When the Angels open their weekend series against the Cardinals in St. Louis, it'll mark the first time Albert Pujols returns to Busch Stadium since signing a 10-year, $240-million contract with Los Angeles in 2012.
Pujols' departure from St. Louis ushered in a precipitous decline in his play. With the Cardinals, he wasn't only a "Machine," as he was dubbed, he was a hitting God. When you line up the all-time greatest Cardinals, the list starts with Stan Musial, Rogers Hornsby, Bob Gibson, and Ozzie Smith, and Pujols is unquestionably on it.
Over 11 seasons and 1,705 games with the Cardinals, Pujols batted .328/.420/.617 with 445 home runs, 455 doubles, 1,329 RBIs, and even stole 84 bases.
As Pujols returns to the city where he played his finest baseball, we look back and pinpoint five definitive moments of his career with the Redbirds.
It's worth remembering that Pujols was not a sure thing. Tampa Bay (Devil) Rays scout Fernando Arango begged his team to take a flier on the big-bodied Dominican in the 1999 draft - detailed in Jonah Keri's excellent book, "The Extra 2%" - but it declined. The Cardinals took Pujols in the 13th round, and after 133 minor-league games in 2000 he made the 2001 Opening Day roster.
While you can point to his first hit, home run, or multi-homer game as the highlight of his incredible rookie season, there's another theme at play.
Pujols' arrival coincided with Mark McGwire's sudden descent. Two years removed from hitting 65 home runs (and three from his then-record-setting 70), Big Mac hit .187 with 29 homers across 97 games. The power was still there, but that was about it.
Meanwhile, Pujols was named Rookie of the Year, after hitting .329/.403/.610 with 37 home runs.
Though 2001 wasn't the swan song McGwire had been hoping for, it served as a legendary passing-of-the-torch season to a special, generational talent.
Houston Astros closer Brad Lidge was untouchable for two seasons at the time of the 2005 NLCS. Then along came Pujols.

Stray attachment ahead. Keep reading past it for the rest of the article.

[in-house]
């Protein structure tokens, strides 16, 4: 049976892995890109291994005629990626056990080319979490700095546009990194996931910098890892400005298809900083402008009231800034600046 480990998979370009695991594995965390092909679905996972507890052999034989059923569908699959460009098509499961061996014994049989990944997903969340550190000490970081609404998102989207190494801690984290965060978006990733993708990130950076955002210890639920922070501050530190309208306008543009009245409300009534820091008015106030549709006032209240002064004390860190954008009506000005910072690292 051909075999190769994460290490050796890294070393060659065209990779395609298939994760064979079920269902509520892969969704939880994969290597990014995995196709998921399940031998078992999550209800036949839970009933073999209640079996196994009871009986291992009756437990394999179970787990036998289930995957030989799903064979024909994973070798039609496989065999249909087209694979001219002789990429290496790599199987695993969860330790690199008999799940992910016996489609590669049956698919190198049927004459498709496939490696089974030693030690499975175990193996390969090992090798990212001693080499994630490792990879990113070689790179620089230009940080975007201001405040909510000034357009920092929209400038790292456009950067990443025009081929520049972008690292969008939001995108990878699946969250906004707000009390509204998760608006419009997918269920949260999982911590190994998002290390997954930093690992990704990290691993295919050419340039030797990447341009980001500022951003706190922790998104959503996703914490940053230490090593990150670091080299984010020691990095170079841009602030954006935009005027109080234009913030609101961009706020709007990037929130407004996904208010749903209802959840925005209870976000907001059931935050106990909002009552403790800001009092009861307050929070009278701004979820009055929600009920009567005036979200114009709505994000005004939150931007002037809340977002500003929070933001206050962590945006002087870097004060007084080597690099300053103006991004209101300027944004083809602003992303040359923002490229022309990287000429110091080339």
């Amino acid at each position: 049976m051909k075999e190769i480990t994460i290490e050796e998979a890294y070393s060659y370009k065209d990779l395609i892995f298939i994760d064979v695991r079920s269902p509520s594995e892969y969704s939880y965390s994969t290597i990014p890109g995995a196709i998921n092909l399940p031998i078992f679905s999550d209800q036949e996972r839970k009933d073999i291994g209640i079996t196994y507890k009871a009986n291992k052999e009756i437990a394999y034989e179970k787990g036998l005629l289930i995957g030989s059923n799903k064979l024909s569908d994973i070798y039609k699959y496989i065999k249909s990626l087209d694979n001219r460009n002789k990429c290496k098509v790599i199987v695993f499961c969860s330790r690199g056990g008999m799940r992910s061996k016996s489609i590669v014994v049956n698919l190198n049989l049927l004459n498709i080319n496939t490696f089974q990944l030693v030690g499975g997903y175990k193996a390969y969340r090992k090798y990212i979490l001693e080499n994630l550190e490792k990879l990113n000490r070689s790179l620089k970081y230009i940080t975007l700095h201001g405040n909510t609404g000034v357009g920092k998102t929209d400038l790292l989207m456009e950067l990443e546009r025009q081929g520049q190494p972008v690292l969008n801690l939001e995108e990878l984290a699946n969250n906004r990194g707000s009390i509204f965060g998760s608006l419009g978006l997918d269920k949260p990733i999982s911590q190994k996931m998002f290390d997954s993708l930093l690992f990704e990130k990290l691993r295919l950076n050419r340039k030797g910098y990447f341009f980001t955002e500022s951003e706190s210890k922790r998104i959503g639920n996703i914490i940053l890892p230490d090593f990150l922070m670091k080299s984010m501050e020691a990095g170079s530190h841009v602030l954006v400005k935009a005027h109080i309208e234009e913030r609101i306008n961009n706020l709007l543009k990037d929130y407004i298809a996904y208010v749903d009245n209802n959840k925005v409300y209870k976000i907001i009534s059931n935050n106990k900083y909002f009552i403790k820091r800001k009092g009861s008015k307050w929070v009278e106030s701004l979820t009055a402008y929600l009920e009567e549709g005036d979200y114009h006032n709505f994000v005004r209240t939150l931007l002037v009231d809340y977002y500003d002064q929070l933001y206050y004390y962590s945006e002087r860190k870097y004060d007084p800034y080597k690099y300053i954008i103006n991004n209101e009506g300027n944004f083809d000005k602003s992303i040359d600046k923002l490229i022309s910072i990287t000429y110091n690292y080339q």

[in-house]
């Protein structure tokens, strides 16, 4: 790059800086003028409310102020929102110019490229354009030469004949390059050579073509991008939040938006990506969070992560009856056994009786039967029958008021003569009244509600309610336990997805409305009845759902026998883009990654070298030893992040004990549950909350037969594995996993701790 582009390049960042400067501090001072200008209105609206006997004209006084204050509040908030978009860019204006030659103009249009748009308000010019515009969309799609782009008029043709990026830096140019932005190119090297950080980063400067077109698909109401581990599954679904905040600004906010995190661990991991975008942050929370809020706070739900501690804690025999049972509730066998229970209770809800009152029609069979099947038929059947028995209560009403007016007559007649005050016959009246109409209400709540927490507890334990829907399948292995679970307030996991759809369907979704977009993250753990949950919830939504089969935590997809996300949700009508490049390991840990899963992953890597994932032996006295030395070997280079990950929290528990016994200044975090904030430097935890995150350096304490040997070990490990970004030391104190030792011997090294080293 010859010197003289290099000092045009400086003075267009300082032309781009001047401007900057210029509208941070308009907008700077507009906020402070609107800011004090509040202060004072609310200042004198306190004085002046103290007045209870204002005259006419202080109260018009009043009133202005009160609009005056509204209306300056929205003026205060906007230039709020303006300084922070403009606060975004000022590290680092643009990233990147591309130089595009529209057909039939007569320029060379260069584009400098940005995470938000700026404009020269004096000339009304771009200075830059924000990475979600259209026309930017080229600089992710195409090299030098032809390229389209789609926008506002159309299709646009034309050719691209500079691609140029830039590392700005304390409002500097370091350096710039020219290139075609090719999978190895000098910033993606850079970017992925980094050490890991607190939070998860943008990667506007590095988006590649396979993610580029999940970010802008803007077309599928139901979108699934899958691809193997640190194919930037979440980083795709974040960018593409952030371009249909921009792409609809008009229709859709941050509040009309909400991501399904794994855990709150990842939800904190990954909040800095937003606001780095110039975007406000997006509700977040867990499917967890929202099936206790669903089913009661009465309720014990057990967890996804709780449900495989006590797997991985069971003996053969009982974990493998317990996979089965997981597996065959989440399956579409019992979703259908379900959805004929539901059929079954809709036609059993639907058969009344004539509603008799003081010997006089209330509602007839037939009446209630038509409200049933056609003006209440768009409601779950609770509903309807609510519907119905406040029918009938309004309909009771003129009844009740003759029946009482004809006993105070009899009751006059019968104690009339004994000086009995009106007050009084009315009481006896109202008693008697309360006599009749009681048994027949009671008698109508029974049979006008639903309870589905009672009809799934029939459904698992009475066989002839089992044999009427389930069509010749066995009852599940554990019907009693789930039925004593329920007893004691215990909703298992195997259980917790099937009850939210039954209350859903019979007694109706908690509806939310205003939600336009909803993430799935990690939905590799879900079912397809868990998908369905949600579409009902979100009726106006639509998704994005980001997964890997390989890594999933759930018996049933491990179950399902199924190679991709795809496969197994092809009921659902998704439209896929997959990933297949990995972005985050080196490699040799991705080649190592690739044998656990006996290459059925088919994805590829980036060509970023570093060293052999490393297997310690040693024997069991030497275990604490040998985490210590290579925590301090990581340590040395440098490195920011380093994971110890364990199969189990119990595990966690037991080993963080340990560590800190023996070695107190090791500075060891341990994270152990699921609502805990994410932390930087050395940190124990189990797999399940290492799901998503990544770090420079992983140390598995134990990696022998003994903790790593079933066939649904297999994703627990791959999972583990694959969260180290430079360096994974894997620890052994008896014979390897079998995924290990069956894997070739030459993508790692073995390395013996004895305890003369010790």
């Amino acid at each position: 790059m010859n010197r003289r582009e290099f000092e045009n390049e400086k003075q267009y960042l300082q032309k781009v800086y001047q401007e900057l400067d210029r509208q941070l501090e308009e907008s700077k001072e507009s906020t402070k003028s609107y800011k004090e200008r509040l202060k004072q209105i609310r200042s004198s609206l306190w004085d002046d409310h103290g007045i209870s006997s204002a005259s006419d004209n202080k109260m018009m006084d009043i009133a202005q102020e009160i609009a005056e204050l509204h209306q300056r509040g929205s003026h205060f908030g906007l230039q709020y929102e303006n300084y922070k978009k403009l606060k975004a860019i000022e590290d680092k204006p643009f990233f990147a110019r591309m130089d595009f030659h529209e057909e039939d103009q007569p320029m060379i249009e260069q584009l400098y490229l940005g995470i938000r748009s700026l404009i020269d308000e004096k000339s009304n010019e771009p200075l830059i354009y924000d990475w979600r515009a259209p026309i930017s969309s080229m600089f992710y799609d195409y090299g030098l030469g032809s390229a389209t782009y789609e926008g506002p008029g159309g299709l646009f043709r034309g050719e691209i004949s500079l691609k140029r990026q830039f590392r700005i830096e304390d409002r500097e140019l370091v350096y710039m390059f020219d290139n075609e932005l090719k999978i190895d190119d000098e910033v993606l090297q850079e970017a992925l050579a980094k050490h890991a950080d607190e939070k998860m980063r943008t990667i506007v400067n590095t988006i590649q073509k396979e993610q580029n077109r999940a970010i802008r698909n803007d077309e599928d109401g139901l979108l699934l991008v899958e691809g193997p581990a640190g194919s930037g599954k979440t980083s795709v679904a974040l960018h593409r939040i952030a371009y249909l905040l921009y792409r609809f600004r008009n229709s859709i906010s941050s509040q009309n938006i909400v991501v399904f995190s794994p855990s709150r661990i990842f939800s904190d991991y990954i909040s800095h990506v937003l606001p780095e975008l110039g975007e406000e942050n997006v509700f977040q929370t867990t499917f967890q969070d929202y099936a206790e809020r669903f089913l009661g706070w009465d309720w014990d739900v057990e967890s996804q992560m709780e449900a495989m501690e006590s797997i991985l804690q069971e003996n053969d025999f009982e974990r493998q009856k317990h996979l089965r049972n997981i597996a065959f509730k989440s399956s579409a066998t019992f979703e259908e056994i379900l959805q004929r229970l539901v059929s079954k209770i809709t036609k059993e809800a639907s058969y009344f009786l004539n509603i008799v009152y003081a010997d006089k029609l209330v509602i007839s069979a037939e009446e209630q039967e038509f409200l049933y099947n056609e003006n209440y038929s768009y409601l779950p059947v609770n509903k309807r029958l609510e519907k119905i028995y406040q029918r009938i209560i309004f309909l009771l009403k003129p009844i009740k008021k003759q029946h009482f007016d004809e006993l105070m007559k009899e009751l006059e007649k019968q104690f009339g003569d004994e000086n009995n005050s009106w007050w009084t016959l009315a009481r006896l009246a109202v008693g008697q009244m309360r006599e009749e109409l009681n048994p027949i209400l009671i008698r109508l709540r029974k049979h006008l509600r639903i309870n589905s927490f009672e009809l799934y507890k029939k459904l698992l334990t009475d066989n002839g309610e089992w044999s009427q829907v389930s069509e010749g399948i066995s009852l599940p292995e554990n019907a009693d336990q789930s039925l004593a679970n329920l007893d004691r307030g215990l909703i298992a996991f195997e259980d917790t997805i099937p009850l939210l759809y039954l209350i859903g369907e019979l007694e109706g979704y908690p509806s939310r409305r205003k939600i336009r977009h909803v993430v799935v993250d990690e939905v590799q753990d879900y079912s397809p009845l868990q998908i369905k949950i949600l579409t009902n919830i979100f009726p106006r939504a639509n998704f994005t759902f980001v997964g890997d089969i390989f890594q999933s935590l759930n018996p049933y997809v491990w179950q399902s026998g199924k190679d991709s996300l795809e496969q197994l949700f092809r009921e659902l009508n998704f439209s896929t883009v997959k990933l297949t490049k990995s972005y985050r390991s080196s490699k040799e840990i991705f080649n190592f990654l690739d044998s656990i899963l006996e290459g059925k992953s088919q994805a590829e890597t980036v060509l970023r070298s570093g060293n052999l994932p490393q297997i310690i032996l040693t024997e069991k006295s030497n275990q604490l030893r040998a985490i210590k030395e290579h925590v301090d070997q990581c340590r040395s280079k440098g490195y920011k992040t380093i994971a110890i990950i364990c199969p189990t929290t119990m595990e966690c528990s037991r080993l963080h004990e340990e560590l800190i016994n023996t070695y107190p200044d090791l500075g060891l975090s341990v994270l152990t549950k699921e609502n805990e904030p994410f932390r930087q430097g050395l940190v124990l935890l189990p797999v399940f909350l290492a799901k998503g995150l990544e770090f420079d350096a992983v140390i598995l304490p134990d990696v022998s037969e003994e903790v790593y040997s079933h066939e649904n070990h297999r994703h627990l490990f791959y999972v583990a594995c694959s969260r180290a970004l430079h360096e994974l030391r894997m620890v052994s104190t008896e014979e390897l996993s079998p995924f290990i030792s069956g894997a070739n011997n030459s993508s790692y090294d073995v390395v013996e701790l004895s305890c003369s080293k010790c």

Pujols obliterated a three-run home run in Game 5 that is still orbiting the planet. The Cardinals lost the series, but the damage was done - and the home run is maybe the most famous of Pujols' career, even though it technically doesn't count among his overall numbers since the all-time list only measures regular-season accomplishments.
Lidge was eventually an All-Star again, but a certain group of Cardinals supporters will always remember him as the man who allowed Pujols' mighty wallop.
In 2006, two years after an excellent Cardinals team was slashed to ribbons by the buzzsaw, team of destiny Boston Red Sox, Pujols and St. Louis returned to the Fall Classic.
In Game 1, Pujols delivered the biggest blow with a two-run, third-inning homer off Detroit Tigers ace Justin Verlander. It was one of only three hits Pujols had in the five-game series, but it was an important one that helped push a Cardinals team that won only 83 regular-season games to a World Series title.
It's impossible to overstate how difficult Pujols was to get out in his prime. After winning his second NL MVP Award in 2008, he came back and did it again. The first half of his 2009 season was especially impressive, as he hit 32 home runs while batting .332 over 90 games. He smashed 14 long balls in June alone.
Pujols' third MVP Award put him in ultra-exclusive company. Only Barry Bonds has won more than three MVP awards, while the list accompanying Pujols with the trifecta is relatively brief: Jimmie Foxx, Joe DiMaggio, Stan Musial, Yogi Berra, Roy Campanella, Mickey Mantle, Mike Schmidt, and Alex Rodriguez. That's it.
In the years after Jim Edmonds, Scott Rolen, and other big-name Cardinals from the 2006 championship run, an older Pujols was part of a new generation that returned to baseball's brightest stage in 2011. He and Matt Holliday formed the heart of the order, alongside Lance Berkman.
Pujols was about to hit free agency, and had already lost a step - 2011 was the first season where the seams started to show. For the first time, he hit under .300 (barely, finishing at .299) and failed to drive in 100 runs (also barely, finishing with 99).
But Pujols came alive in the playoffs, absolutely demolishing the Milwaukee Brewers in the NLCS (1.469 OPS), and remaining key contributor against the Texas Rangers.
Postseason hero David Freese gets all the accolades for Cardinals' 2011 run, and rightfully so based on his absurd production. But the Cardinals certainly don't win another title without Pujols. His performance in Game 3 of the World Series stands above all others, as he went 5-for-6 with three homers, four runs scored, and six driven in.
Albert Pujols ended his Cardinals tenure on top. He was bound for Cooperstown the day he left St. Louis, with a 10-year stop in Los Angeles along the way.
Feel free to share your favorite Pujols moments from his Cardinals career in the comments.
(Videos courtesy: MLB)